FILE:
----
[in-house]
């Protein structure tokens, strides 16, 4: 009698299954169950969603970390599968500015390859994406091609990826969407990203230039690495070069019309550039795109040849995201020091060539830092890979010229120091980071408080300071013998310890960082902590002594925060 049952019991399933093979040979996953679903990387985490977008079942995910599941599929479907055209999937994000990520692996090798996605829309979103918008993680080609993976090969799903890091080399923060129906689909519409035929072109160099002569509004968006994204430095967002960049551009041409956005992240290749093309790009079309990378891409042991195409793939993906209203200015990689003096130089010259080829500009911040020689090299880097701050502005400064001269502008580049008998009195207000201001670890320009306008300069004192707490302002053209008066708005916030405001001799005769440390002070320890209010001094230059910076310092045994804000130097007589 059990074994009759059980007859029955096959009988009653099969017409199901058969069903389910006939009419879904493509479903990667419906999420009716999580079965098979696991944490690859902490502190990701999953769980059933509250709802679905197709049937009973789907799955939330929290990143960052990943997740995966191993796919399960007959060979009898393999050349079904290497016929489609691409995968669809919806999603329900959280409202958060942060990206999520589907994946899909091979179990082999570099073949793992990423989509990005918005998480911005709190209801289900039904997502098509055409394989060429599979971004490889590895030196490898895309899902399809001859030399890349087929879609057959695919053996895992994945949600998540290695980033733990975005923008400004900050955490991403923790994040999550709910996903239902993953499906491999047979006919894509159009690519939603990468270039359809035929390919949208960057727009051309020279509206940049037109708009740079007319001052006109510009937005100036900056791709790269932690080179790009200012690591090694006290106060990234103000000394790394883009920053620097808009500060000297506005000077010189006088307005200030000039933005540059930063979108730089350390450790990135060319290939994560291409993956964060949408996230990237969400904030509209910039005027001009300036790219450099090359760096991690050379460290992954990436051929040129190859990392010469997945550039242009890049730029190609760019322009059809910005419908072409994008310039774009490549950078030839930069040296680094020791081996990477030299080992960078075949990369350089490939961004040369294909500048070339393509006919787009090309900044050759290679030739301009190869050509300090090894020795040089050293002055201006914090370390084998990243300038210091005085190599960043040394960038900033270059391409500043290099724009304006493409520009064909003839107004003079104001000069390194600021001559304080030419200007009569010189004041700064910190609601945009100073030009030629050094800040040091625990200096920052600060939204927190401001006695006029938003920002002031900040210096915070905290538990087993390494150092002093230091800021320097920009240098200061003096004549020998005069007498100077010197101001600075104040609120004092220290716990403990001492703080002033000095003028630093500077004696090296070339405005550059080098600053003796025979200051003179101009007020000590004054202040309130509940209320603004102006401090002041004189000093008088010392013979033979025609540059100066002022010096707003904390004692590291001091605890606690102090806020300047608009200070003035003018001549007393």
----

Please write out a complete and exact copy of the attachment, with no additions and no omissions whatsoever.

[in-house]
């Protein structure tokens, strides 16, 4: 009698299954169950969603970390599968500015390859994406091609990826969407990203230039690495070069019309550039795109040849995201020091060539830092890979010229120091980071408080300071013998310890960082902590002594925060 049952019991399933093979040979996953679903990387985490977008079942995910599941599929479907055209999937994000990520692996090798996605829309979103918008993680080609993976090969799903890091080399923060129906689909519409035929072109160099002569509004968006994204430095967002960049551009041409956005992240290749093309790009079309990378891409042991195409793939993906209203200015990689003096130089010259080829500009911040020689090299880097701050502005400064001269502008580049008998009195207000201001670890320009306008300069004192707490302002053209008066708005916030405001001799005769440390002070320890209010001094230059910076310092045994804000130097007589 059990074994009759059980007859029955096959009988009653099969017409199901058969069903389910006939009419879904493509479903990667419906999420009716999580079965098979696991944490690859902490502190990701999953769980059933509250709802679905197709049937009973789907799955939330929290990143960052990943997740995966191993796919399960007959060979009898393999050349079904290497016929489609691409995968669809919806999603329900959280409202958060942060990206999520589907994946899909091979179990082999570099073949793992990423989509990005918005998480911005709190209801289900039904997502098509055409394989060429599979971004490889590895030196490898895309899902399809001859030399890349087929879609057959695919053996895992994945949600998540290695980033733990975005923008400004900050955490991403923790994040999550709910996903239902993953499906491999047979006919894509159009690519939603990468270039359809035929390919949208960057727009051309020279509206940049037109708009740079007319001052006109510009937005100036900056791709790269932690080179790009200012690591090694006290106060990234103000000394790394883009920053620097808009500060000297506005000077010189006088307005200030000039933005540059930063979108730089350390450790990135060319290939994560291409993956964060949408996230990237969400904030509209910039005027001009300036790219450099090359760096991690050379460290992954990436051929040129190859990392010469997945550039242009890049730029190609760019322009059809910005419908072409994008310039774009490549950078030839930069040296680094020791081996990477030299080992960078075949990369350089490939961004040369294909500048070339393509006919787009090309900044050759290679030739301009190869050509300090090894020795040089050293002055201006914090370390084998990243300038210091005085190599960043040394960038900033270059391409500043290099724009304006493409520009064909003839107004003079104001000069390194600021001559304080030419200007009569010189004041700064910190609601945009100073030009030629050094800040040091625990200096920052600060939204927190401001006695006029938003920002002031900040210096915070905290538990087993390494150092002093230091800021320097920009240098200061003096004549020998005069007498100077010197101001600075104040609120004092220290716990403990001492703080002033000095003028630093500077004696090296070339405005550059080098600053003796025979200051003179101009007020000590004054202040309130509940209320603004102006401090002041004189000093008088010392013979033979025609540059100066002022010096707003904390004692590291001091605890606690102090806020300047608009200070003035003018001549007393």